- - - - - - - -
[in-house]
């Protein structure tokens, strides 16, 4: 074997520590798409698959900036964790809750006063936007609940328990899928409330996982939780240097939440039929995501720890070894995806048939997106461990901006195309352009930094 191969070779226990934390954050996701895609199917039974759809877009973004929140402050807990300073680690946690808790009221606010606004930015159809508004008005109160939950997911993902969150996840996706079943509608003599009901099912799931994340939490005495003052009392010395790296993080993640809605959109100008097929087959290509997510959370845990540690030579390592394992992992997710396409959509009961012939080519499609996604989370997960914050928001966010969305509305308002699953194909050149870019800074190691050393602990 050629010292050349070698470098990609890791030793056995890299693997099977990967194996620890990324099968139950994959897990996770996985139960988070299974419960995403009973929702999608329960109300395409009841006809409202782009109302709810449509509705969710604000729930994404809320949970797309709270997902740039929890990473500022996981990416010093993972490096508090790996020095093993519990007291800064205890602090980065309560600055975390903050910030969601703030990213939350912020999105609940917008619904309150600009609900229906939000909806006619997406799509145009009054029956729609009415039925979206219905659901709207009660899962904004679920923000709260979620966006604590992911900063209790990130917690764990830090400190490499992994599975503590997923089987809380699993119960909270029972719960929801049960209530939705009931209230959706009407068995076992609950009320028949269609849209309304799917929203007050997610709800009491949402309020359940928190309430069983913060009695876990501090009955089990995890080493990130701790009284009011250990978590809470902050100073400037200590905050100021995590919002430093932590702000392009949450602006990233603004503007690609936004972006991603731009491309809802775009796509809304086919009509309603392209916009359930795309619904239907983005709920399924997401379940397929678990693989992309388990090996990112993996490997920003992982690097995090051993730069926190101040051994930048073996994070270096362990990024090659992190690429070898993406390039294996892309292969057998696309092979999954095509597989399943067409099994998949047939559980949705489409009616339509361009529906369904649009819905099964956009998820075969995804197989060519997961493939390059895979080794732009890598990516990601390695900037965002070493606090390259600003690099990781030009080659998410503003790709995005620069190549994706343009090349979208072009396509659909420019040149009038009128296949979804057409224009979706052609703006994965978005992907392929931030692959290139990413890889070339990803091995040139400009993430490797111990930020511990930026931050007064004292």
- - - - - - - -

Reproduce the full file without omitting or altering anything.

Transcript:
[in-house]
């Protein structure tokens, strides 16, 4: 074997520590798409698959900036964790809750006063936007609940328990899928409330996982939780240097939440039929995501720890070894995806048939997106461990901006195309352009930094 191969070779226990934390954050996701895609199917039974759809877009973004929140402050807990300073680690946690808790009221606010606004930015159809508004008005109160939950997911993902969150996840996706079943509608003599009901099912799931994340939490005495003052009392010395790296993080993640809605959109100008097929087959290509997510959370845990540690030579390592394992992992997710396409959509009961012939080519499609996604989370997960914050928001966010969305509305308002699953194909050149870019800074190691050393602990 050629010292050349070698470098990609890791030793056995890299693997099977990967194996620890990324099968139950994959897990996770996985139960988070299974419960995403009973929702999608329960109300395409009841006809409202782009109302709810449509509705969710604000729930994404809320949970797309709270997902740039929890990473500022996981990416010093993972490096508090790996020095093993519990007291800064205890602090980065309560600055975390903050910030969601703030990213939350912020999105609940917008619904309150600009609900229906939000909806006619997406799509145009009054029956729609009415039925979206219905659901709207009660899962904004679920923000709260979620966006604590992911900063209790990130917690764990830090400190490499992994599975503590997923089987809380699993119960909270029972719960929801049960209530939705009931209230959706009407068995076992609950009320028949269609849209309304799917929203007050997610709800009491949402309020359940928190309430069983913060009695876990501090009955089990995890080493990130701790009284009011250990978590809470902050100073400037200590905050100021995590919002430093932590702000392009949450602006990233603004503007690609936004972006991603731009491309809802775009796509809304086919009509309603392209916009359930795309619904239907983005709920399924997401379940397929678990693989992309388990090996990112993996490997920003992982690097995090051993730069926190101040051994930048073996994070270096362990990024090659992190690429070898993406390039294996892309292969057998696309092979999954095509597989399943067409099994998949047939559980949705489409009616339509361009529906369904649009819905099964956009998820075969995804197989060519997961493939390059895979080794732009890598990516990601390695900037965002070493606090390259600003690099990781030009080659998410503003790709995005620069190549994706343009090349979208072009396509659909420019040149009038009128296949979804057409224009979706052609703006994965978005992907392929931030692959290139990413890889070339990803091995040139400009993430490797111990930020511990930026931050007064004292």